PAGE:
Making our Days Count
May 15, 2020
I hope that you are doing well, feeling healthy and finding purpose and calm during the lock-down, school closures and changes to our daily routines. I am going to be adding a new routine to my week – writing a weekly email message to the congregation on Fridays. My hope that this message will help us connect and, perhaps, provide a little Jewish wisdom in light of the extraordinary times that we are living through. I hope it might also spark dialogue – please feel free to respond with your own thoughts, outlook and questions and please feel free to offer suggestions for topics and content.
In the traditional Jewish calendar, we count from Passover to Shavuot – 49 days called the Omer. Omer means “sheaf.” In ancient times, Israelites brought a measure of barley, called an Omer offering, to the Temple for each of the days. The days also symbolically represent the legendary days leading up to Moses receiving the Torah on Mt. Sinai. Ritually observant Jews recite a short blessing and then announce the number day of the omer out loud. For example, “Today is the 37th day of counting the omer, which is 5 weeks and 2 days.”
While we might have difficulty finding meaning in counting the days of an ancient grain offering, we are most certainly in a time when we are all counting. “Today is the 30th day of the lockdown.” “Today, there were 5% more Covid-19 cases in the D.C. area than yesterday.” We are waiting for public health officials to count to the peak of the disease in our area.
In traditional Jewish practice, the period of the omer is solemn, while Jewish humanists reject the solemn nature of the period since there isn't relevant reasoning for it. But, for traditionally observant Jews, it isn’t a time for music or dancing or weddings or parties, even, haircuts! No parties, no haircuts – sound familiar? In our community’s life, this period of Covid-19 is also solemn, and stressful and sometimes sad, sometimes lonely. What purpose can there be in counting them?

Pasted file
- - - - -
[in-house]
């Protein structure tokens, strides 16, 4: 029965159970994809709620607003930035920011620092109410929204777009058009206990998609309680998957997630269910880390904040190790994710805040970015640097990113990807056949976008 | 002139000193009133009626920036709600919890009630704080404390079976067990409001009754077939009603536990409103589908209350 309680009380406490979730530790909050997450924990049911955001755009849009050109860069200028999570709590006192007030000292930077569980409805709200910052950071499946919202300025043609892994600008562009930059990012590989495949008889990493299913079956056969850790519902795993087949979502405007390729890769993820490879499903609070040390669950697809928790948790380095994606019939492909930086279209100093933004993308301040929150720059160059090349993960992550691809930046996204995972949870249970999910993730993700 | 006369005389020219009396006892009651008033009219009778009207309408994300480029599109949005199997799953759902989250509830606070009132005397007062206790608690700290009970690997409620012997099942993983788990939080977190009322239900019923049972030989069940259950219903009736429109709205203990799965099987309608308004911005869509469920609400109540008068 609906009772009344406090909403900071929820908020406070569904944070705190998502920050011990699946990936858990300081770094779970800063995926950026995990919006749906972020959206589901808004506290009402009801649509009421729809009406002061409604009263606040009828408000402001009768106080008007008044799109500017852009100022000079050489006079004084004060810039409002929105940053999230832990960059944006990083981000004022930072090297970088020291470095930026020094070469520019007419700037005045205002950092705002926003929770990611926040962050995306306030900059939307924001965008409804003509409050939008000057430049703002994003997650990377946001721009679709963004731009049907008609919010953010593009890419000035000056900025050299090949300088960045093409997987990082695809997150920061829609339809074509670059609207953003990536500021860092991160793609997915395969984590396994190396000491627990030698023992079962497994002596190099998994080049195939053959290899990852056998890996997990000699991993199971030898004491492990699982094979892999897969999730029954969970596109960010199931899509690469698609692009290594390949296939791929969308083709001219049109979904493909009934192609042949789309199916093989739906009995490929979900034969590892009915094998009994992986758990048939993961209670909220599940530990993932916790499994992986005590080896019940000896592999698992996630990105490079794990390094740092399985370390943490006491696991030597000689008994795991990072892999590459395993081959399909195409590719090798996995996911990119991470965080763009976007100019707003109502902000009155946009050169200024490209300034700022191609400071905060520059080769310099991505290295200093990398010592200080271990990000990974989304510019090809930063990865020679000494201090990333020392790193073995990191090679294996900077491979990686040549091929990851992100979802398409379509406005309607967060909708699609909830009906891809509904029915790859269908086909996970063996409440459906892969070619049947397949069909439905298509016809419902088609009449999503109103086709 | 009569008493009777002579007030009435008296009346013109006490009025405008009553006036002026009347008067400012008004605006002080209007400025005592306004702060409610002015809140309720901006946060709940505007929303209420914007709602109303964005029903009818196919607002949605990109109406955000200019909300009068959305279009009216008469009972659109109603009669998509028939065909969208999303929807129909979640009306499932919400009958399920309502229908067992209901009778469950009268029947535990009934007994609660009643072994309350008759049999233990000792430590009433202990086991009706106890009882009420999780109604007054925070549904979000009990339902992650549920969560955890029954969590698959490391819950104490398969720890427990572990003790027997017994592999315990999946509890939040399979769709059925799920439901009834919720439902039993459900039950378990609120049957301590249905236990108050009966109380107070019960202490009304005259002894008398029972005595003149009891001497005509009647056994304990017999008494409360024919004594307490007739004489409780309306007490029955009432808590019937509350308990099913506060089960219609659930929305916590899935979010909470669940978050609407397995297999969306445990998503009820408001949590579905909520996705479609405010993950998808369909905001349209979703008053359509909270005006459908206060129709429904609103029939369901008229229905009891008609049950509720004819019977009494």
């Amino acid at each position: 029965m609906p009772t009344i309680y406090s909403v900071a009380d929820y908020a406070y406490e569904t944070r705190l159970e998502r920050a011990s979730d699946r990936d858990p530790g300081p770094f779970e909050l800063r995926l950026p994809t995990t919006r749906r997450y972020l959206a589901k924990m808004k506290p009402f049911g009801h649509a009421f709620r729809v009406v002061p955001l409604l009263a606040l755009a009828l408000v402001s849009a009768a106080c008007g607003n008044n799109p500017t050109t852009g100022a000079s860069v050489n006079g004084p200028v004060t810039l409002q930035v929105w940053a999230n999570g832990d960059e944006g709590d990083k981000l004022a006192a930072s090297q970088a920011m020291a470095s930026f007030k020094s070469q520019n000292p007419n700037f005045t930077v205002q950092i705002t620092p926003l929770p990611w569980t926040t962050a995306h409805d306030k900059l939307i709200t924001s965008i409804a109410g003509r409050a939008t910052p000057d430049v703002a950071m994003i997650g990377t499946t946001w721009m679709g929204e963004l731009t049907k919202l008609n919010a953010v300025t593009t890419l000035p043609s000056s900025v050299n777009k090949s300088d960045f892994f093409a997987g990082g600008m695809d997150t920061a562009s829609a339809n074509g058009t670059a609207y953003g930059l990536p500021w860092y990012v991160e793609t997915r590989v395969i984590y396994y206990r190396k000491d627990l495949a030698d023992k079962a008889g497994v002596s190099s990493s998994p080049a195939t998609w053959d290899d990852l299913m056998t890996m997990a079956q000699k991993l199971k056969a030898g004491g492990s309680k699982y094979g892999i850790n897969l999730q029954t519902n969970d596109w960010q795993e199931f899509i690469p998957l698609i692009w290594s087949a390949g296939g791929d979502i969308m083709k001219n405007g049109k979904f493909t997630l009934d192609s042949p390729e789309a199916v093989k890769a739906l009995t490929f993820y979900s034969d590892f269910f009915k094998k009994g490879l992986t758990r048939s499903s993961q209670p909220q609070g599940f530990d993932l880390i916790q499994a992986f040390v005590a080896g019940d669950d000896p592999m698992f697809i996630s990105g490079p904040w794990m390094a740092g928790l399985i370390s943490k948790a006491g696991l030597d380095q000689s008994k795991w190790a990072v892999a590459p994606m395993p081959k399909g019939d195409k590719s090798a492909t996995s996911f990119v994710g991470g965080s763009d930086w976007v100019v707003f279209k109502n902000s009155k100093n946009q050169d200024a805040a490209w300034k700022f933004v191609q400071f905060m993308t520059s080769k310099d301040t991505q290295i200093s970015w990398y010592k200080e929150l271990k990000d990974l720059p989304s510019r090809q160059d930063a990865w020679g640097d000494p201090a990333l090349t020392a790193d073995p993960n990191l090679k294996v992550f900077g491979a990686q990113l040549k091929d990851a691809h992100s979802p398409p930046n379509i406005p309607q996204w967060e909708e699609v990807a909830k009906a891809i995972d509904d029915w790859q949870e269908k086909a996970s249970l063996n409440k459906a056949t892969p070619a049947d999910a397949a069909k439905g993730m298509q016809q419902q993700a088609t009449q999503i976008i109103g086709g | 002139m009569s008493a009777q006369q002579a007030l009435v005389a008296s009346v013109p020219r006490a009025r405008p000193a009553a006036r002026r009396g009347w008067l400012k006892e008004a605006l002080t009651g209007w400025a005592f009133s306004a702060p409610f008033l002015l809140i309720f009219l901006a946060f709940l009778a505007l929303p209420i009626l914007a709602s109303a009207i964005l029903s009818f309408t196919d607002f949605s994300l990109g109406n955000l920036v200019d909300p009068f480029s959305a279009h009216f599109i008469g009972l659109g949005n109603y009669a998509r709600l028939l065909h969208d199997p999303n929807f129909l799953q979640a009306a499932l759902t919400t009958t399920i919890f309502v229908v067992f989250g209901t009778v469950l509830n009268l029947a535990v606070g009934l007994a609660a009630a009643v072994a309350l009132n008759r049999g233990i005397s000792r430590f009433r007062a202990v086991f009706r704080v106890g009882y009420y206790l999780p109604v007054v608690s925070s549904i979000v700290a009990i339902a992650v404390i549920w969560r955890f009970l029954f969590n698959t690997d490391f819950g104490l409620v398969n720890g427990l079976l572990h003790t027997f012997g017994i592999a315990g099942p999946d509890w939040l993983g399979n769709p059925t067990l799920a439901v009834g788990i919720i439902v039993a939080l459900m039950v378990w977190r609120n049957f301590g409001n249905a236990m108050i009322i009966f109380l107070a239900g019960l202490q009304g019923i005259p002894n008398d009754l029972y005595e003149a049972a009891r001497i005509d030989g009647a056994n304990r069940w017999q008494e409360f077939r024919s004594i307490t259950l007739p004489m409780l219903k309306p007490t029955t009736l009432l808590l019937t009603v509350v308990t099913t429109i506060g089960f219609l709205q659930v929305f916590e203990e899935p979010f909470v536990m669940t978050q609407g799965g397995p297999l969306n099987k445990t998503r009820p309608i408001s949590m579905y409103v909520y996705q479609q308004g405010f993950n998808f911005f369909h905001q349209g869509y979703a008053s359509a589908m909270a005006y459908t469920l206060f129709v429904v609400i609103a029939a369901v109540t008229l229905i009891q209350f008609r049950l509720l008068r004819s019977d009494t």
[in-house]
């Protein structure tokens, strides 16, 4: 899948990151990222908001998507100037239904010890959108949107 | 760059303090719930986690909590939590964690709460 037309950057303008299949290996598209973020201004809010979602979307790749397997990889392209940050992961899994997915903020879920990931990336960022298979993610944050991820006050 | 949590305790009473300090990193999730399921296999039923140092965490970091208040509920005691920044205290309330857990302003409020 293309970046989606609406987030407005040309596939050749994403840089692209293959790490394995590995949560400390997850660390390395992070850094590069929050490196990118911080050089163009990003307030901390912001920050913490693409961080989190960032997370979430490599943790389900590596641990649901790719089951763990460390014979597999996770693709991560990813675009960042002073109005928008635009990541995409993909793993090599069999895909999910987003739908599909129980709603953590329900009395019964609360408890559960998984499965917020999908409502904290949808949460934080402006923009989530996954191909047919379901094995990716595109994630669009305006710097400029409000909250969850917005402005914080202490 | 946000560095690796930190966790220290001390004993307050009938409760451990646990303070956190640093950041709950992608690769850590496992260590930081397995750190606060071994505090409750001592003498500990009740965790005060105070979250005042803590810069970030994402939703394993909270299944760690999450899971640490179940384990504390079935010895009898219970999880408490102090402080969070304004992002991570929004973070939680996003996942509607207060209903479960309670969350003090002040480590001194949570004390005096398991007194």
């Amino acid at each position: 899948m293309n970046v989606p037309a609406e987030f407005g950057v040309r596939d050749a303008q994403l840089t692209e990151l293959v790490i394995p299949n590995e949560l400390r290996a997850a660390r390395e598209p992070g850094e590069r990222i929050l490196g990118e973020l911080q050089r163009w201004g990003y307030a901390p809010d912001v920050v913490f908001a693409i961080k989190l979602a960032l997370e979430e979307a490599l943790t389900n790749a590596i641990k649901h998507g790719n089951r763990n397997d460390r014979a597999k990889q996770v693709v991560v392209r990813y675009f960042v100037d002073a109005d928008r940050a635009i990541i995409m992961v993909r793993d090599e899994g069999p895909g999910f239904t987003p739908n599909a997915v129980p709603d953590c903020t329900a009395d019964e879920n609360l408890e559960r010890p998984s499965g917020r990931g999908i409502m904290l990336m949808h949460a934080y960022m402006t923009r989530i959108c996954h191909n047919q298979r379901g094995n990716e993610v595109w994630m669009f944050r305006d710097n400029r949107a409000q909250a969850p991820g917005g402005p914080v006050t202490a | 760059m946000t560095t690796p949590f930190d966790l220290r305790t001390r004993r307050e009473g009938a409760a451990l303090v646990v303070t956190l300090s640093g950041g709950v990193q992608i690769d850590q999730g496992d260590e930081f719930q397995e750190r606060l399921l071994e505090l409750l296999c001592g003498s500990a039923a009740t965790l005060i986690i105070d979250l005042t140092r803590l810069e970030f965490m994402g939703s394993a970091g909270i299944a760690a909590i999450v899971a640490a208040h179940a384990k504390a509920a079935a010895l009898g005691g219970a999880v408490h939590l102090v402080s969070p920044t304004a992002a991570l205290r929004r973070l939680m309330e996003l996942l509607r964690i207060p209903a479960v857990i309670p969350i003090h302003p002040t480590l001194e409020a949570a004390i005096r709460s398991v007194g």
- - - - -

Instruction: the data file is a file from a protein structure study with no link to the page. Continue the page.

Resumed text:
I am finding that my lockdown days meld into one another. Counting gives structure. More importantly, though, than counting the days is making each day count. Even though we are living through a disruptive time, it is important to make our days count – to find purpose and meaning each day and not let them just meld into time gone by. I have been trying to reach out to friends and family. I’ve been trying new recipes and have been sewing mask, lots of them. I’d love to hear what you are doing to add meaning to your time, to make your days count.
I wish you a very peaceful and joyful Shabbat.
Oh, by the way, today is the 37th day of counting the omer and the 46th day of the lockdown in Maryland.